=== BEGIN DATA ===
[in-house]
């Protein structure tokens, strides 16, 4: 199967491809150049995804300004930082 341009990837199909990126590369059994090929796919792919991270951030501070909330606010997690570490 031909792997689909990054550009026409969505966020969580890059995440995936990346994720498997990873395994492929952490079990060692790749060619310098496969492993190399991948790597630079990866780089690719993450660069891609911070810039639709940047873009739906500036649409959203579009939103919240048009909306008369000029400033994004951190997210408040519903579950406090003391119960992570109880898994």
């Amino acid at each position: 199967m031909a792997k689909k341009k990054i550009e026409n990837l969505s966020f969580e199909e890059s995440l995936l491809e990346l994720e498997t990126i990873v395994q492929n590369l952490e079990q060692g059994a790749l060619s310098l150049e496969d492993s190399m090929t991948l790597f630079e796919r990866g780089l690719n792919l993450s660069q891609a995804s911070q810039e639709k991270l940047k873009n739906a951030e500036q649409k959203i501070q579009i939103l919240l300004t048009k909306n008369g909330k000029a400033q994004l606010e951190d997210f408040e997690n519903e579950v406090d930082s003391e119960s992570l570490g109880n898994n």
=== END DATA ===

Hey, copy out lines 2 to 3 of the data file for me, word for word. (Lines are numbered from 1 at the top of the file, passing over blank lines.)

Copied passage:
């Protein structure tokens, strides 16, 4: 199967491809150049995804300004930082 341009990837199909990126590369059994090929796919792919991270951030501070909330606010997690570490 031909792997689909990054550009026409969505966020969580890059995440995936990346994720498997990873395994492929952490079990060692790749060619310098496969492993190399991948790597630079990866780089690719993450660069891609911070810039639709940047873009739906500036649409959203579009939103919240048009909306008369000029400033994004951190997210408040519903579950406090003391119960992570109880898994």
């Amino acid at each position: 199967m031909a792997k689909k341009k990054i550009e026409n990837l969505s966020f969580e199909e890059s995440l995936l491809e990346l994720e498997t990126i990873v395994q492929n590369l952490e079990q060692g059994a790749l060619s310098l150049e496969d492993s190399m090929t991948l790597f630079e796919r990866g780089l690719n792919l993450s660069q891609a995804s911070q810039e639709k991270l940047k873009n739906a951030e500036q649409k959203i501070q579009i939103l919240l300004t048009k909306n008369g909330k000029a400033q994004l606010e951190d997210f408040e997690n519903e579950v406090d930082s003391e119960s992570l570490g109880n898994n």